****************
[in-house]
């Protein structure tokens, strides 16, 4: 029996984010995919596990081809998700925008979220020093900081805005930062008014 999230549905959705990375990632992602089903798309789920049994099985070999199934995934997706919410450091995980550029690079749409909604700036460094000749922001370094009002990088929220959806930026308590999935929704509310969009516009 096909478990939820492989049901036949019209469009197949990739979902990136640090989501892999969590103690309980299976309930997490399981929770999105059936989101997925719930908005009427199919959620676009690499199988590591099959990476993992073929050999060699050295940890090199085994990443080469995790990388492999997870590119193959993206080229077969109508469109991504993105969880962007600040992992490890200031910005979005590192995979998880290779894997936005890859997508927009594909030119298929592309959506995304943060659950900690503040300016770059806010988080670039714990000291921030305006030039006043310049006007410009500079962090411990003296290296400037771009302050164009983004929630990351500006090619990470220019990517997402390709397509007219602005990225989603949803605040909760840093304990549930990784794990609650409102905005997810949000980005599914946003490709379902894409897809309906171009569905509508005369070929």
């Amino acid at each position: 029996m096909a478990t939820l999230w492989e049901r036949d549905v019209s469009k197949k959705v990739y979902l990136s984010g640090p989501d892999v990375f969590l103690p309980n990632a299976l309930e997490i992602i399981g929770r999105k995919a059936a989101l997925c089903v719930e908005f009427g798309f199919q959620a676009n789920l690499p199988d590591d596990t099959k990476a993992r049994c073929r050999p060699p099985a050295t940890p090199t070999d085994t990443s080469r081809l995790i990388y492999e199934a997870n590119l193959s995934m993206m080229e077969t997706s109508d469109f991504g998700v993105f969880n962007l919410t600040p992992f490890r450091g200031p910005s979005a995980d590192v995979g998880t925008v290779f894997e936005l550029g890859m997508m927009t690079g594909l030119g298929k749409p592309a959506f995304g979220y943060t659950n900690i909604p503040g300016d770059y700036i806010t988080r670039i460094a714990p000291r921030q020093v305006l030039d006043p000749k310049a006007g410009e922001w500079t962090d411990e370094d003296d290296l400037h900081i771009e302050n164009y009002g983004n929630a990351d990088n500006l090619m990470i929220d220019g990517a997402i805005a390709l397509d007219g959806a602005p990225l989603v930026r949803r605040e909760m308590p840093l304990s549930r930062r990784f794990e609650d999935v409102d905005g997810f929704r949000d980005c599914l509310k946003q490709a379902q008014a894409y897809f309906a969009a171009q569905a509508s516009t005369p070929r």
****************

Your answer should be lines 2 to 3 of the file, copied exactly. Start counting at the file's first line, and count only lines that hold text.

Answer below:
């Protein structure tokens, strides 16, 4: 029996984010995919596990081809998700925008979220020093900081805005930062008014 999230549905959705990375990632992602089903798309789920049994099985070999199934995934997706919410450091995980550029690079749409909604700036460094000749922001370094009002990088929220959806930026308590999935929704509310969009516009 096909478990939820492989049901036949019209469009197949990739979902990136640090989501892999969590103690309980299976309930997490399981929770999105059936989101997925719930908005009427199919959620676009690499199988590591099959990476993992073929050999060699050295940890090199085994990443080469995790990388492999997870590119193959993206080229077969109508469109991504993105969880962007600040992992490890200031910005979005590192995979998880290779894997936005890859997508927009594909030119298929592309959506995304943060659950900690503040300016770059806010988080670039714990000291921030305006030039006043310049006007410009500079962090411990003296290296400037771009302050164009983004929630990351500006090619990470220019990517997402390709397509007219602005990225989603949803605040909760840093304990549930990784794990609650409102905005997810949000980005599914946003490709379902894409897809309906171009569905509508005369070929």
């Amino acid at each position: 029996m096909a478990t939820l999230w492989e049901r036949d549905v019209s469009k197949k959705v990739y979902l990136s984010g640090p989501d892999v990375f969590l103690p309980n990632a299976l309930e997490i992602i399981g929770r999105k995919a059936a989101l997925c089903v719930e908005f009427g798309f199919q959620a676009n789920l690499p199988d590591d596990t099959k990476a993992r049994c073929r050999p060699p099985a050295t940890p090199t070999d085994t990443s080469r081809l995790i990388y492999e199934a997870n590119l193959s995934m993206m080229e077969t997706s109508d469109f991504g998700v993105f969880n962007l919410t600040p992992f490890r450091g200031p910005s979005a995980d590192v995979g998880t925008v290779f894997e936005l550029g890859m997508m927009t690079g594909l030119g298929k749409p592309a959506f995304g979220y943060t659950n900690i909604p503040g300016d770059y700036i806010t988080r670039i460094a714990p000291r921030q020093v305006l030039d006043p000749k310049a006007g410009e922001w500079t962090d411990e370094d003296d290296l400037h900081i771009e302050n164009y009002g983004n929630a990351d990088n500006l090619m990470i929220d220019g990517a997402i805005a390709l397509d007219g959806a602005p990225l989603v930026r949803r605040e909760m308590p840093l304990s549930r930062r990784f794990e609650d999935v409102d905005g997810f929704r949000d980005c599914l509310k946003q490709a379902q008014a894409y897809f309906a969009a171009q569905a509508s516009t005369p070929r």